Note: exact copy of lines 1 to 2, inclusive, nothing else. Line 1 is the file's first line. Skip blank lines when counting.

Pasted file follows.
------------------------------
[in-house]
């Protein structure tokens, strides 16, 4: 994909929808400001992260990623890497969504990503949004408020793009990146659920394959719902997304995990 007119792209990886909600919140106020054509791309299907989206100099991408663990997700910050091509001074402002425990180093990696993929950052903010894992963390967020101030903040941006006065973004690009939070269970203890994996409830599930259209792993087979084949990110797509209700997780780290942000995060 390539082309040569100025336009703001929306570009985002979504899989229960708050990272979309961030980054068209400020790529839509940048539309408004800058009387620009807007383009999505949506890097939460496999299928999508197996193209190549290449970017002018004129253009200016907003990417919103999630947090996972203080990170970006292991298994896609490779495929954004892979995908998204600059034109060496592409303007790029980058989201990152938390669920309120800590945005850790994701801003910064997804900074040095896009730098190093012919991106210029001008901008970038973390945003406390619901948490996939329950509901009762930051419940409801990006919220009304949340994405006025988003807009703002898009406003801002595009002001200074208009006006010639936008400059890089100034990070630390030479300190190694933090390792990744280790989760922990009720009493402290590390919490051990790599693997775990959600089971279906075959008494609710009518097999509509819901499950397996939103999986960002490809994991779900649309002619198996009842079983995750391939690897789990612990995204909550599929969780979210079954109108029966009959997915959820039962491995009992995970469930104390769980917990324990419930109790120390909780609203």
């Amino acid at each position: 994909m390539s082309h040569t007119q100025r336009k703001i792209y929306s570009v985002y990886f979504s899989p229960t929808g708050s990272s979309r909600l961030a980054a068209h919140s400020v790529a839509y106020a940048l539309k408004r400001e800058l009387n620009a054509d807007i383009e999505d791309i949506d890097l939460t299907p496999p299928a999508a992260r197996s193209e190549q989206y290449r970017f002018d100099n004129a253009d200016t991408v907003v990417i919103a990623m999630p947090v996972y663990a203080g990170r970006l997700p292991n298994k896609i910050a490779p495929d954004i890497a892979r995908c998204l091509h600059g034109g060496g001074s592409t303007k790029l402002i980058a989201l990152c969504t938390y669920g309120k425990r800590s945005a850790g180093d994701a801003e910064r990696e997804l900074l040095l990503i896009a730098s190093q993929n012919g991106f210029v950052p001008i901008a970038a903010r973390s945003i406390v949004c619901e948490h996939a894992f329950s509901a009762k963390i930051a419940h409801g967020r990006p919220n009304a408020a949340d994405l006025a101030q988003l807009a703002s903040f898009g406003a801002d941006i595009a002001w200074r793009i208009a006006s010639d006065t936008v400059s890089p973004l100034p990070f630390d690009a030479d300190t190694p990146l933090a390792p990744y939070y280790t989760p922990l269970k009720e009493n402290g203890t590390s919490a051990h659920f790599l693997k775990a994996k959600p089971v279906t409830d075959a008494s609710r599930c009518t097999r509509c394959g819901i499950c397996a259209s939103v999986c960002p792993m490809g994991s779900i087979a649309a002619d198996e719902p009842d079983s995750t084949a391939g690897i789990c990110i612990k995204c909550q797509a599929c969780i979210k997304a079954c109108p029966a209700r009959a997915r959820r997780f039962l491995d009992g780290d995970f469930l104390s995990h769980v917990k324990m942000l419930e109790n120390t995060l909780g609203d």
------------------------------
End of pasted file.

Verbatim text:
[in-house]
């Protein structure tokens, strides 16, 4: 994909929808400001992260990623890497969504990503949004408020793009990146659920394959719902997304995990 007119792209990886909600919140106020054509791309299907989206100099991408663990997700910050091509001074402002425990180093990696993929950052903010894992963390967020101030903040941006006065973004690009939070269970203890994996409830599930259209792993087979084949990110797509209700997780780290942000995060 390539082309040569100025336009703001929306570009985002979504899989229960708050990272979309961030980054068209400020790529839509940048539309408004800058009387620009807007383009999505949506890097939460496999299928999508197996193209190549290449970017002018004129253009200016907003990417919103999630947090996972203080990170970006292991298994896609490779495929954004892979995908998204600059034109060496592409303007790029980058989201990152938390669920309120800590945005850790994701801003910064997804900074040095896009730098190093012919991106210029001008901008970038973390945003406390619901948490996939329950509901009762930051419940409801990006919220009304949340994405006025988003807009703002898009406003801002595009002001200074208009006006010639936008400059890089100034990070630390030479300190190694933090390792990744280790989760922990009720009493402290590390919490051990790599693997775990959600089971279906075959008494609710009518097999509509819901499950397996939103999986960002490809994991779900649309002619198996009842079983995750391939690897789990612990995204909550599929969780979210079954109108029966009959997915959820039962491995009992995970469930104390769980917990324990419930109790120390909780609203």